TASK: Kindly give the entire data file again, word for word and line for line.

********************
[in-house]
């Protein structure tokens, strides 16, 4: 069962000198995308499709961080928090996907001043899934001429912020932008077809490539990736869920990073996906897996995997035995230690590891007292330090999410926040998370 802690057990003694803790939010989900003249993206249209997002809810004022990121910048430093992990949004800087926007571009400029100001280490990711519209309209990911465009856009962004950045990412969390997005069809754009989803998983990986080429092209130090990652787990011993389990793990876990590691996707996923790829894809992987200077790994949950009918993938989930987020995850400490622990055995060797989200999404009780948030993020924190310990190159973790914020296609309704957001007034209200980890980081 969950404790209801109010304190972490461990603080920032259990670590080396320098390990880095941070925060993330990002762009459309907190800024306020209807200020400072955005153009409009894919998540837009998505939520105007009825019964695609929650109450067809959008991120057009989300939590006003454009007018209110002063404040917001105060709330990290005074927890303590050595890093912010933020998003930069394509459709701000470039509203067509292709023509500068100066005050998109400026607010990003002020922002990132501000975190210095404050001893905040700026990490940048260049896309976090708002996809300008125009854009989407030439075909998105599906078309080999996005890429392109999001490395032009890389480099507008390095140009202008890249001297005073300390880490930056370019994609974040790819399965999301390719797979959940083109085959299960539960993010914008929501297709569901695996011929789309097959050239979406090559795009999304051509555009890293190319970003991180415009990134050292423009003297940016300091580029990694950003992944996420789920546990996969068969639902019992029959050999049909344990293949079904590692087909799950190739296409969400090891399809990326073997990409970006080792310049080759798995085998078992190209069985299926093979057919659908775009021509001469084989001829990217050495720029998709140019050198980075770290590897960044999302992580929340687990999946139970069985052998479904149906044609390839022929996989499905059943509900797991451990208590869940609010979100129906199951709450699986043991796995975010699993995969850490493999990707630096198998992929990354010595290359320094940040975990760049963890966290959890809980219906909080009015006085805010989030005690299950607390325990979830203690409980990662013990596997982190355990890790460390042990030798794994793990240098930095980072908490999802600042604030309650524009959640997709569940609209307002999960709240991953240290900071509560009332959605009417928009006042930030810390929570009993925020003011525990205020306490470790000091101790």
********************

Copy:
[in-house]
């Protein structure tokens, strides 16, 4: 069962000198995308499709961080928090996907001043899934001429912020932008077809490539990736869920990073996906897996995997035995230690590891007292330090999410926040998370 802690057990003694803790939010989900003249993206249209997002809810004022990121910048430093992990949004800087926007571009400029100001280490990711519209309209990911465009856009962004950045990412969390997005069809754009989803998983990986080429092209130090990652787990011993389990793990876990590691996707996923790829894809992987200077790994949950009918993938989930987020995850400490622990055995060797989200999404009780948030993020924190310990190159973790914020296609309704957001007034209200980890980081 969950404790209801109010304190972490461990603080920032259990670590080396320098390990880095941070925060993330990002762009459309907190800024306020209807200020400072955005153009409009894919998540837009998505939520105007009825019964695609929650109450067809959008991120057009989300939590006003454009007018209110002063404040917001105060709330990290005074927890303590050595890093912010933020998003930069394509459709701000470039509203067509292709023509500068100066005050998109400026607010990003002020922002990132501000975190210095404050001893905040700026990490940048260049896309976090708002996809300008125009854009989407030439075909998105599906078309080999996005890429392109999001490395032009890389480099507008390095140009202008890249001297005073300390880490930056370019994609974040790819399965999301390719797979959940083109085959299960539960993010914008929501297709569901695996011929789309097959050239979406090559795009999304051509555009890293190319970003991180415009990134050292423009003297940016300091580029990694950003992944996420789920546990996969068969639902019992029959050999049909344990293949079904590692087909799950190739296409969400090891399809990326073997990409970006080792310049080759798995085998078992190209069985299926093979057919659908775009021509001469084989001829990217050495720029998709140019050198980075770290590897960044999302992580929340687990999946139970069985052998479904149906044609390839022929996989499905059943509900797991451990208590869940609010979100129906199951709450699986043991796995975010699993995969850490493999990707630096198998992929990354010595290359320094940040975990760049963890966290959890809980219906909080009015006085805010989030005690299950607390325990979830203690409980990662013990596997982190355990890790460390042990030798794994793990240098930095980072908490999802600042604030309650524009959640997709569940609209307002999960709240991953240290900071509560009332959605009417928009006042930030810390929570009993925020003011525990205020306490470790000091101790």